Friday, August 29, 2008

tapas party

For my madre's birthday, we had a tapas party at our house.

Here's what was on the menu:
(from furthest dishes to closest)
  • roasted vegetables with caramelized Vermont Butter & Cheese Company's chevre
  • thinly sliced chorizo wrapped in puff pastry
  • zesty chunky tomato-based gazpacho
  • bites of tortilla (Spanish potato omelette)
  • mushroom caps stuffed with Willow Hill Farm's Blue Moon blue cheese
  • patatas bravas (bites of potato with spicy tomato dipping sauce)
  • dishes of chorizo and olives
  • roasted citrus & garlic shrimp with romesco sauce (roasted red pepper sauce)
  • romaine & radicchio salad with thinly-sliced bosc pears, Green Mountain Blue Cheese's Boucher Blue, and a light lemon vinaigrette

Wednesday, August 20, 2008

pita panini

No bread? No problem.

Throw it in a pita and make a panini!

I made this tasty pita panini with pesto, smoked turkey, and provolone cheese. Yum!

Saturday, August 16, 2008

walnut sauce, my newest obsession

In May, at Pinocchio in Nerja, Spain, I enjoyed a delicious dish of artichoke ravioli with a creamy walnut sauce. Even now, I'm thinking about that meal!

The other day, I cooked up some tortellini, tossed it with parmesan cheese, and poured my homemade walnut sauce over it -- toasted walnut chunks, a little heavy cream, chopped fresh parsley, salt & pepper, and a pinch of freshly grated nutmeg. Delicious. =)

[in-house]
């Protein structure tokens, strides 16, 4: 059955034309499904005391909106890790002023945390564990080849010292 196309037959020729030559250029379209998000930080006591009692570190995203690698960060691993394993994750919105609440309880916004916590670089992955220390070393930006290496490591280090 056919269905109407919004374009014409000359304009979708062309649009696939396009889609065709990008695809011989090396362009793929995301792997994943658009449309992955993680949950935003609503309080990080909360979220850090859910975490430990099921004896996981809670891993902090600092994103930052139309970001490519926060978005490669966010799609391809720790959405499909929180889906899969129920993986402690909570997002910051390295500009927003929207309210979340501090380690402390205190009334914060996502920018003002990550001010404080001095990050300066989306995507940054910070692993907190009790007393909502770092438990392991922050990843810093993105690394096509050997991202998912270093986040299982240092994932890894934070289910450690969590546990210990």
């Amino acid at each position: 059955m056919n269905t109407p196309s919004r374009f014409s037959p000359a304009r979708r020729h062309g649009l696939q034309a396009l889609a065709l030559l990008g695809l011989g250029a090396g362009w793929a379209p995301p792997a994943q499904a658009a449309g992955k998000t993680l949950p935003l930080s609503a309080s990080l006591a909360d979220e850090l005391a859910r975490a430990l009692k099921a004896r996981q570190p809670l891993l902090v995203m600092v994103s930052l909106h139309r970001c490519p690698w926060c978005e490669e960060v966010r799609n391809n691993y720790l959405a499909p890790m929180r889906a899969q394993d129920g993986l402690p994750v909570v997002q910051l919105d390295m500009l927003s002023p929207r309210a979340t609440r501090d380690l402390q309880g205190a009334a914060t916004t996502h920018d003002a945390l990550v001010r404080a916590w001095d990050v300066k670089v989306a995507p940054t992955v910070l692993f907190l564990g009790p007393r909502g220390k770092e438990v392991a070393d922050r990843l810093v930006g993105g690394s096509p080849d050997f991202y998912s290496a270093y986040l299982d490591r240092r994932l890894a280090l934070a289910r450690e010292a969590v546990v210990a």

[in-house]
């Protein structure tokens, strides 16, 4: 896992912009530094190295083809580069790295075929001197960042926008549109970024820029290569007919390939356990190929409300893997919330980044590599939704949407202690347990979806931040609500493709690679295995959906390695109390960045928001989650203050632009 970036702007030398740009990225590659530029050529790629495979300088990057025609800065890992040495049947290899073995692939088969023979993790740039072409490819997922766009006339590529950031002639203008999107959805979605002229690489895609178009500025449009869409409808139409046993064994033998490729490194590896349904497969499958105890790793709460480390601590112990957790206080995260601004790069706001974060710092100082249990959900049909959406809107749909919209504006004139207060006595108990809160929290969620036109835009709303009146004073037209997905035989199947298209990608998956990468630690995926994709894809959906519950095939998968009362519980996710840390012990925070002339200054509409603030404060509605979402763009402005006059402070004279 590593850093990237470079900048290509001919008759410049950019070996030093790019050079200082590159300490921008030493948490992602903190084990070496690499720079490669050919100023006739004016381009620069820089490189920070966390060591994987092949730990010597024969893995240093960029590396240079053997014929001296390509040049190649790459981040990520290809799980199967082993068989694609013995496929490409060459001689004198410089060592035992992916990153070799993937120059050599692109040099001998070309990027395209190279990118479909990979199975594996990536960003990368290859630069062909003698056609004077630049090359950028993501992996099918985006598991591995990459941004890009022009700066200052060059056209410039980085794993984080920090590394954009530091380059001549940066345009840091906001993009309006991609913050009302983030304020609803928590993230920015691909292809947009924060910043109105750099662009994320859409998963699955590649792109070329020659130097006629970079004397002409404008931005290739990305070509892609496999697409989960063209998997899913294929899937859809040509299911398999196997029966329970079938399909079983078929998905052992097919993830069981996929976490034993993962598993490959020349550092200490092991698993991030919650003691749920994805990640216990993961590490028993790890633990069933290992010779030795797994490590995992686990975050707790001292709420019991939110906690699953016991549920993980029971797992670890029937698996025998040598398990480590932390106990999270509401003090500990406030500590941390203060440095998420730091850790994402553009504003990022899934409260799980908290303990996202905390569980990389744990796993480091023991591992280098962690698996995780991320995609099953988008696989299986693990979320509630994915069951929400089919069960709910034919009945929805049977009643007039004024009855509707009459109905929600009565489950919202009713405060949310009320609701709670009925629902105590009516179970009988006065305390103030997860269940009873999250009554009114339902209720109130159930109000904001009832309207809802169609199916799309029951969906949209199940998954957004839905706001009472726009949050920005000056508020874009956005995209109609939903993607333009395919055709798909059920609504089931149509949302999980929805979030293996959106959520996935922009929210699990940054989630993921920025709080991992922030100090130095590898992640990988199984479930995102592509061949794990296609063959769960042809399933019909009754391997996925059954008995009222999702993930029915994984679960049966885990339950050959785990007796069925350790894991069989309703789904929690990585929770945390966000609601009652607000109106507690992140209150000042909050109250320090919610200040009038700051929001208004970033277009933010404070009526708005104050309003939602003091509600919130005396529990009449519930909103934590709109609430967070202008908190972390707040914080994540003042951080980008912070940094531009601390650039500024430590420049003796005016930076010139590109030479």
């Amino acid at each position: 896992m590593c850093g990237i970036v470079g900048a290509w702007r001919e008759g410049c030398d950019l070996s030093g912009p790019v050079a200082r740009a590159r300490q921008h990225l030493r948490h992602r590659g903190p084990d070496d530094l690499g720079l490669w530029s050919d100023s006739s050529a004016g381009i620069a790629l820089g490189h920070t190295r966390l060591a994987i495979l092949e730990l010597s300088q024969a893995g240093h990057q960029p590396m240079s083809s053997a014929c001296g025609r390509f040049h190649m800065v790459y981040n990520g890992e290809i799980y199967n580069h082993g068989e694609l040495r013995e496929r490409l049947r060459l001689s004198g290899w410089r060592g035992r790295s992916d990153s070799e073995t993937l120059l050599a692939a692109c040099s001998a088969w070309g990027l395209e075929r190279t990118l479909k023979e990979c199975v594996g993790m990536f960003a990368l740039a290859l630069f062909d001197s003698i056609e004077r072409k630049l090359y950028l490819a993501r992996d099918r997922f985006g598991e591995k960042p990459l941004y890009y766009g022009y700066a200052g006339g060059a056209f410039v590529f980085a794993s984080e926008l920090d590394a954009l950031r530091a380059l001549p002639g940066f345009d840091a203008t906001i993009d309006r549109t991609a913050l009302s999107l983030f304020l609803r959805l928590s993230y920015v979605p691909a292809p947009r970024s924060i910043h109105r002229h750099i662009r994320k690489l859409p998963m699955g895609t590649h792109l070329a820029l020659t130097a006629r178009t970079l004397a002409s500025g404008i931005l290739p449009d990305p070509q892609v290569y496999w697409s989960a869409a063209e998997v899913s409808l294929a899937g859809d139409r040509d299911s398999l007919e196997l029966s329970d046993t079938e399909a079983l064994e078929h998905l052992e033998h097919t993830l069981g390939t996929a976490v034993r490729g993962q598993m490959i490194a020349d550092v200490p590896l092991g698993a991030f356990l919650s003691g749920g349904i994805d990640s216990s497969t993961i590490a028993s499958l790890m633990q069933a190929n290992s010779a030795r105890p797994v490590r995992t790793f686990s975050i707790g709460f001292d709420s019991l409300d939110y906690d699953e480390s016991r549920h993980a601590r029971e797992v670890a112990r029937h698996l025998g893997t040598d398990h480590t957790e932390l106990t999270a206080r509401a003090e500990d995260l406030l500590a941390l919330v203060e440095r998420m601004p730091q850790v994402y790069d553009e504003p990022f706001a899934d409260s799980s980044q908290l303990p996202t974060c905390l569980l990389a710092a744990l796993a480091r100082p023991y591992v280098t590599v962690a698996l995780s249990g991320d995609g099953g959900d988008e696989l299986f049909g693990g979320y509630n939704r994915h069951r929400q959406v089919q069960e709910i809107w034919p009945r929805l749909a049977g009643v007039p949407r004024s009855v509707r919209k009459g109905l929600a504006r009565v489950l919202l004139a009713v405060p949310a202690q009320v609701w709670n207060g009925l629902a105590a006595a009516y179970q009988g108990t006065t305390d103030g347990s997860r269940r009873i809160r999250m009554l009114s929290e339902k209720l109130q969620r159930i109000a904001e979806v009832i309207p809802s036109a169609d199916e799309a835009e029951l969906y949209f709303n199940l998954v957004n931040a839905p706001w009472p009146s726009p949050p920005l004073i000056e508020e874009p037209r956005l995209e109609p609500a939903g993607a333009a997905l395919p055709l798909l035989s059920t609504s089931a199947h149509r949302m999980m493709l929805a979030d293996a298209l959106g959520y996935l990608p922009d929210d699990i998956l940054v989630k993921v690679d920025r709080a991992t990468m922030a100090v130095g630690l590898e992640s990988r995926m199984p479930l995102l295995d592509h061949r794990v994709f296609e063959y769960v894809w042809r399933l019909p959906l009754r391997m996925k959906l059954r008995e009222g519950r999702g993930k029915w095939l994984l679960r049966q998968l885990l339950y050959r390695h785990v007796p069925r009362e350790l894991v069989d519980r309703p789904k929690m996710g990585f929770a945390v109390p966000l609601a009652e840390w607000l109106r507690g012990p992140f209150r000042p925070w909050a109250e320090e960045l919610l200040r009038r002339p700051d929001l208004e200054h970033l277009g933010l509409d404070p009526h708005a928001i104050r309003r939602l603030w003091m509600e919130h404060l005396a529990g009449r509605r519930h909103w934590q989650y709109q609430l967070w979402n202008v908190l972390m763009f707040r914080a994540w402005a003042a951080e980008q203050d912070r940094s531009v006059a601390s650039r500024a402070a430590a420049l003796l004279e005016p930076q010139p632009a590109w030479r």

Friday, August 8, 2008

cold rain, hot food

With all the rain we're getting hit with, I've been more in the mood for winter-type comfort food. So, I've been breaking out the casserole dishes, serving up mac & cheese, chili and hot soups. Pictured here is one of my favorite comfort foods - my take on Ireland's colcannon. It's got creamy mashed potatoes, boiled green cabbage bits, and ham. Serve it up with a pat of butter, and you're on your way to feeling warm.

Thursday, August 7, 2008

i've got the blues...


We are in pick-your-own-blueberry season! The bushes at Willow Hill Farm are laden with berries, and although we have been hammered by rain for the last two months, the berries are in great shape!

There are so many berries on the bushes that you don't have to move around too much to pick a flat or two.

Willow Hill Farm's blueberries are NOFA (USDA) certified organic and there are 9 varieties of blues in the field. The bushes are located between two pastures, so you can pick to the sounds of ewes, lambs, and the many birds that frequent the area (keep your eyes peeled for the baltimore orioles!).

Berries are $4/lb for pick-your-own, but if you don't have time for picking or we get rained out (since it seems to be a pattern this year), there are two other ways to get some of our lovely berries:

1) You could drive up to our little store in the cheese plant (look for the sign on the road that says "cheese") and there are usually prepicked blueberry pints in the fridge, along with a delicious selection of Willow Hill Farm artisanal cheeses. The store is also a viewing room that overlooks the "make room" in the cheese plant.

2) Pick up a prepicked pint of berries at the Burlington Farmers' Market. The market is open from 8:30-2:00, but when it comes to berries, coming earlier is better!

As always, we recommend calling first (802-893-2963) to check hours for the day, since they depend on weather conditions and staffing. And, no need for the GPS! There are directions on the machine. =)

Wednesday, August 6, 2008

new eats :: Drunken Noodle Thai

Last night, my boy and I were in the mood for some Asian flavors, so we hit up the newest place in the area for some take-out -- Drunken Noodle. Located at 9 Park St in Essex Junction, VT, the Drunken Noodle serves up tasty Thai cuisine. The ambience is much classier than its location's predecessor, and the waitstaff is very helpful. You can eat-in or take-out.